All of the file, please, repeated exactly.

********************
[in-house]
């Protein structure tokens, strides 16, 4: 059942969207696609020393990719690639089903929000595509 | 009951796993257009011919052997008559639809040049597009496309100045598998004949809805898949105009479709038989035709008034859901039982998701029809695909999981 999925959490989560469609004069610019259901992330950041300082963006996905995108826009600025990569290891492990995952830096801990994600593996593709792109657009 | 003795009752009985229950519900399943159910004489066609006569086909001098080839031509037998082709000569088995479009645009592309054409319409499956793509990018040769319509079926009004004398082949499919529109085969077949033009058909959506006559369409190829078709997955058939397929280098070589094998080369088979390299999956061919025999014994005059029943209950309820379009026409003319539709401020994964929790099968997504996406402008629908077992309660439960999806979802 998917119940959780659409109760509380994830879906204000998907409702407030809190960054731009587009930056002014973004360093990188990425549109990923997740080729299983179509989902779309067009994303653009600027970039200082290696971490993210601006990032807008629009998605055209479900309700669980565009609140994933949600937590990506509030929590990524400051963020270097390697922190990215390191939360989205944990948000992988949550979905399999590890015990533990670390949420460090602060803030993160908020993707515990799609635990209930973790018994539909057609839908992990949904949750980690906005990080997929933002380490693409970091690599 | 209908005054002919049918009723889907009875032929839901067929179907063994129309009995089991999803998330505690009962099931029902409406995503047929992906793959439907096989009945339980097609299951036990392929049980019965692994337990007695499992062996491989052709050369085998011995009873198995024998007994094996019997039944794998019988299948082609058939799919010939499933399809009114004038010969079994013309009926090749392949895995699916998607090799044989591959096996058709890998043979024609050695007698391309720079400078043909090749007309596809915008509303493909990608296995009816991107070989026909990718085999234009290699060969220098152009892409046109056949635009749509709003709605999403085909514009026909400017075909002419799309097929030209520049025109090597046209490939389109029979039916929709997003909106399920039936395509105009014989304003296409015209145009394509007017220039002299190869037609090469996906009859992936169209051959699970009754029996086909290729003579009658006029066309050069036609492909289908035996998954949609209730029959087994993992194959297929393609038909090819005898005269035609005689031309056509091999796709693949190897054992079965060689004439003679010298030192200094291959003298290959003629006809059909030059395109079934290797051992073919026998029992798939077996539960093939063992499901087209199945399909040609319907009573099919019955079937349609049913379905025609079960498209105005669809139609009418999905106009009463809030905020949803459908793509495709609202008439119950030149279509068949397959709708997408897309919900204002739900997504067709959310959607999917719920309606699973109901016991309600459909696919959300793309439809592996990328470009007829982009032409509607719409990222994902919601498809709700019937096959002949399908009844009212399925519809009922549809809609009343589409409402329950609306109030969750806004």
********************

[in-house]
């Protein structure tokens, strides 16, 4: 059942969207696609020393990719690639089903929000595509 | 009951796993257009011919052997008559639809040049597009496309100045598998004949809805898949105009479709038989035709008034859901039982998701029809695909999981 999925959490989560469609004069610019259901992330950041300082963006996905995108826009600025990569290891492990995952830096801990994600593996593709792109657009 | 003795009752009985229950519900399943159910004489066609006569086909001098080839031509037998082709000569088995479009645009592309054409319409499956793509990018040769319509079926009004004398082949499919529109085969077949033009058909959506006559369409190829078709997955058939397929280098070589094998080369088979390299999956061919025999014994005059029943209950309820379009026409003319539709401020994964929790099968997504996406402008629908077992309660439960999806979802 998917119940959780659409109760509380994830879906204000998907409702407030809190960054731009587009930056002014973004360093990188990425549109990923997740080729299983179509989902779309067009994303653009600027970039200082290696971490993210601006990032807008629009998605055209479900309700669980565009609140994933949600937590990506509030929590990524400051963020270097390697922190990215390191939360989205944990948000992988949550979905399999590890015990533990670390949420460090602060803030993160908020993707515990799609635990209930973790018994539909057609839908992990949904949750980690906005990080997929933002380490693409970091690599 | 209908005054002919049918009723889907009875032929839901067929179907063994129309009995089991999803998330505690009962099931029902409406995503047929992906793959439907096989009945339980097609299951036990392929049980019965692994337990007695499992062996491989052709050369085998011995009873198995024998007994094996019997039944794998019988299948082609058939799919010939499933399809009114004038010969079994013309009926090749392949895995699916998607090799044989591959096996058709890998043979024609050695007698391309720079400078043909090749007309596809915008509303493909990608296995009816991107070989026909990718085999234009290699060969220098152009892409046109056949635009749509709003709605999403085909514009026909400017075909002419799309097929030209520049025109090597046209490939389109029979039916929709997003909106399920039936395509105009014989304003296409015209145009394509007017220039002299190869037609090469996906009859992936169209051959699970009754029996086909290729003579009658006029066309050069036609492909289908035996998954949609209730029959087994993992194959297929393609038909090819005898005269035609005689031309056509091999796709693949190897054992079965060689004439003679010298030192200094291959003298290959003629006809059909030059395109079934290797051992073919026998029992798939077996539960093939063992499901087209199945399909040609319907009573099919019955079937349609049913379905025609079960498209105005669809139609009418999905106009009463809030905020949803459908793509495709609202008439119950030149279509068949397959709708997408897309919900204002739900997504067709959310959607999917719920309606699973109901016991309600459909696919959300793309439809592996990328470009007829982009032409509607719409990222994902919601498809709700019937096959002949399908009844009212399925519809009922549809809609009343589409409402329950609306109030969750806004």